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Marc Jacobs Daisy vs Daisy Spring

I’m a fan of the Marc Jacobs Daisy legacy but haven’t gotten close to smelling all its incarnations.

Here’s a list of them, following the classic 2007 Daisy original (outside of the staple flanker formats of Dream, Eau So Fresh, and Love): Daisy Bloom (2009), Daisy Garland (2010), Daisy Hot Pink (2011), Daisy Sunshine (2012), Daisy Delight (2014), Daisy Sorbet (2015), Daisy Blush (2016), Daisy Kiss (2017), Daisy Twinkle (2017), Daisy Sunshine (2019), Daisy Daze (2019) and, finally, Daisy Spring, for the tail end of 2020 into the 2021 spring season.

On a side note, outside of this review, I’m curious: is there anyone out there who has smelled, and remembers, all of these Daisies?

Out of those I had the chance to check out, Sorbet was my favourite for its compelling evocation of cold temperatures and icy textures through a clever tempering of violet into a heavy matte mass that mimics the dulling of your sense of smell when stepping outside on a bitter winter’s day. All of the Daisies hark back to the original’s light-filled, citrusy and fruity violet musk; a simple-smelling accord that offers many more facets to the nose than its initial impression often gives away. What I appreciate most of all about the Daisy family is the spritely, optimistic freshness it conjures by colouring luscious, full-bodied florals through a dewy and sunrise-tinted lens, washed with whisps of watercolour and delicacy. One criticism is that it can be difficult to tell them apart, year after year, without side-by-side comparison.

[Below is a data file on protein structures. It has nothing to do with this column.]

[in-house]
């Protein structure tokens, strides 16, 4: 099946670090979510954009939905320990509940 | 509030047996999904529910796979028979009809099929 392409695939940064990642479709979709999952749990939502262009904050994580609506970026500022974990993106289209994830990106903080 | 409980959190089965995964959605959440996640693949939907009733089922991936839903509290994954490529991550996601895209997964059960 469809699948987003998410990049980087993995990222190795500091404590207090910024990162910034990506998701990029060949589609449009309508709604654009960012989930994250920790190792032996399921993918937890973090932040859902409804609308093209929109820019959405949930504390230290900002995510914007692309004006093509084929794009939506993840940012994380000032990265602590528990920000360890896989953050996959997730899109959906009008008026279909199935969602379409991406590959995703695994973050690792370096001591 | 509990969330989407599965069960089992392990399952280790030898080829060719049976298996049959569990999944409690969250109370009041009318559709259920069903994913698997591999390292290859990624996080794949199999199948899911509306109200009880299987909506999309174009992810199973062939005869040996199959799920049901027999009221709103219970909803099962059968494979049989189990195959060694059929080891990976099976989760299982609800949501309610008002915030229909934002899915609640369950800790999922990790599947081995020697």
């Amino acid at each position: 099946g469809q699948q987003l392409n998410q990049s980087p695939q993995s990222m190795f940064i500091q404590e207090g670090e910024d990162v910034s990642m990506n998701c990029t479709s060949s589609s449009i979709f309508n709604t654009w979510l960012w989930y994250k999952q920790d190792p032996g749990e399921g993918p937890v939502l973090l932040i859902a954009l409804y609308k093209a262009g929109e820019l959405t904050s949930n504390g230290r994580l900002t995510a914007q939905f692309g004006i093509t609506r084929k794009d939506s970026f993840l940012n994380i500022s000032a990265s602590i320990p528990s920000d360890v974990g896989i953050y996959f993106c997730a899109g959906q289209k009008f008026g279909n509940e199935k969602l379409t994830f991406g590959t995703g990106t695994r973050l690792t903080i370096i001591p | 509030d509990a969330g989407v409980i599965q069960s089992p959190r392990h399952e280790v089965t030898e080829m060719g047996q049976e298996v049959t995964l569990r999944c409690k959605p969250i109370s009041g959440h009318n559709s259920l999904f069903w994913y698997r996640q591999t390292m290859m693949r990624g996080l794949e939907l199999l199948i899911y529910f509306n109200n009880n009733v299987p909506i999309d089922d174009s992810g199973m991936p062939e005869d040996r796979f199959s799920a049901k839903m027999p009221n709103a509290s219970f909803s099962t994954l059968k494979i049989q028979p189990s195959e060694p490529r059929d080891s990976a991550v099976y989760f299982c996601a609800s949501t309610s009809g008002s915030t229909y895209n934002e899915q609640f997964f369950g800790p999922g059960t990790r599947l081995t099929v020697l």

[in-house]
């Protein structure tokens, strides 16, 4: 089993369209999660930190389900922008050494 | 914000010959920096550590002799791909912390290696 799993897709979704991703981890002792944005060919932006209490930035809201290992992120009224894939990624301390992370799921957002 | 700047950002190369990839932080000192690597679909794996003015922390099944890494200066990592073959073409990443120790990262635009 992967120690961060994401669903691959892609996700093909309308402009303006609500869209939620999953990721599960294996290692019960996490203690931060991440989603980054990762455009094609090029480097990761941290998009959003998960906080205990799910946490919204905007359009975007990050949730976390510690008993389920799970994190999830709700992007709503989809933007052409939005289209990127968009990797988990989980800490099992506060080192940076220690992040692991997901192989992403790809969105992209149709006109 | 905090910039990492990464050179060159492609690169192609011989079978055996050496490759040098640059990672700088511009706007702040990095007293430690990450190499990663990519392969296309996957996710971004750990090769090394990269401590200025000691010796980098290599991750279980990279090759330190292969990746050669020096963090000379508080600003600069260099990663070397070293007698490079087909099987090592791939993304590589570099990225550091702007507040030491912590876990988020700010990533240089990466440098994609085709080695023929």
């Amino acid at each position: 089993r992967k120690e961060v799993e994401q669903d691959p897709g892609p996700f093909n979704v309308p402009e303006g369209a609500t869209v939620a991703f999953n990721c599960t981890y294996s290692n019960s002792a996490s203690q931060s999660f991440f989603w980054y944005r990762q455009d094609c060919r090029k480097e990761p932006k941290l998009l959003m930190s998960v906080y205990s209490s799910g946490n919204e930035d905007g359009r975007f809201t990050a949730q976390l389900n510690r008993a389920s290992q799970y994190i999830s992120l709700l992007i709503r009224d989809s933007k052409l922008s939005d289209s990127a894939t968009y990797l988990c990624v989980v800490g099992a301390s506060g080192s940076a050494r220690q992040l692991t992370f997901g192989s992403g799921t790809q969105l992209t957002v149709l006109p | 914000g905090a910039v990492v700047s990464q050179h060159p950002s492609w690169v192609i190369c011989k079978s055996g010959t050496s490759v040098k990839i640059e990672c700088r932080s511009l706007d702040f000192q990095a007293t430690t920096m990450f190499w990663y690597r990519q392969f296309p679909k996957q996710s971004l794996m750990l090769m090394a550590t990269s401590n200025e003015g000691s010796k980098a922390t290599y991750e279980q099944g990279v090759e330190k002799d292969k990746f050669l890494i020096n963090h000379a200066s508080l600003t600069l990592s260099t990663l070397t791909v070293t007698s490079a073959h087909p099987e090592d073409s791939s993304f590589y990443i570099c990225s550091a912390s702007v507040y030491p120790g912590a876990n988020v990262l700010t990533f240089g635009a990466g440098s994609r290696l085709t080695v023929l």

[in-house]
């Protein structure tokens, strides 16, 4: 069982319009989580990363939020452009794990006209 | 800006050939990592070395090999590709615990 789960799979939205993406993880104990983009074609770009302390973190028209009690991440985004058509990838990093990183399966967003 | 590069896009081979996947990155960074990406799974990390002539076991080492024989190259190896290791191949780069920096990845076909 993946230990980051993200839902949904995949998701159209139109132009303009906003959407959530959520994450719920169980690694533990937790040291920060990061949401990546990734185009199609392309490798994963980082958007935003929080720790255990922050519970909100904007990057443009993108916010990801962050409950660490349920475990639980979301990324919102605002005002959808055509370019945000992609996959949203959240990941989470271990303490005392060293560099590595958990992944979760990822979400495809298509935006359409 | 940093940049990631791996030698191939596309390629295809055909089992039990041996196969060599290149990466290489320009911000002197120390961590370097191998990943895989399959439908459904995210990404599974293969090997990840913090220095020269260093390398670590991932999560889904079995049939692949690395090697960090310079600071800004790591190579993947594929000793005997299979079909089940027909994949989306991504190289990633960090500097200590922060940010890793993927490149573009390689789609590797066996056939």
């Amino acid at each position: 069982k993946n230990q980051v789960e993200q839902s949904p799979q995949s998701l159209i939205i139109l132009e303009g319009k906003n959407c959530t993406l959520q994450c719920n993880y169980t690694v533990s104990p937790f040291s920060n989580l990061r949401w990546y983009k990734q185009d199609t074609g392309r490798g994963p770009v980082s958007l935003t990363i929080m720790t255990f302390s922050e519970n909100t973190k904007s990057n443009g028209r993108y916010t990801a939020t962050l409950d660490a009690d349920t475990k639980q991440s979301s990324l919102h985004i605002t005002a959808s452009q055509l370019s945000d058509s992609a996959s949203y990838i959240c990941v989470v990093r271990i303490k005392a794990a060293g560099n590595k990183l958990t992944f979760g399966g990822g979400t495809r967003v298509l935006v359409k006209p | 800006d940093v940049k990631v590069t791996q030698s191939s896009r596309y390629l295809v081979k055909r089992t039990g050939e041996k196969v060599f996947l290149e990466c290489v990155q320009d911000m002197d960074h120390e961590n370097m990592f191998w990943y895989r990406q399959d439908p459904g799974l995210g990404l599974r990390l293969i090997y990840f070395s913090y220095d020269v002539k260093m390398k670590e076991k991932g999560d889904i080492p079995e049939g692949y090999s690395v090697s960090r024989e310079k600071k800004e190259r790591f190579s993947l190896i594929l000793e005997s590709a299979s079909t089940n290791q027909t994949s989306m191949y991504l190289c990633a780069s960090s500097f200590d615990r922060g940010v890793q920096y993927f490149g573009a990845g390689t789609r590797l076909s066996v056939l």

marc jacobs daisy

In the case of Daisy Spring, it’s a bit more straight-forward and expected. The listed notes state a trio of rose, rosewood and cardamom. I get quite a bit more, with a minty upper layer, green and devoid of spice, contrasted against an accord that recalls classic agave scents like Calvin Klein Reveal Men, executed with a feminine touch. The rose is not rich but pale, in keeping with the olfactory picture of rain on grassy fields, recalling the watery scent of a March-time flower garden at dawn, slightly sticky, cold and pond-like.

The core Daisy DNA is still present, but this time without an obvious violet, instead offering violet-shaded shadows through a powdery, candied base. All in all, Marc Jacobs Daisy Spring gives you what it promises, as equally “spring” as it is Daisy, satisfying and balanced with accomplishment

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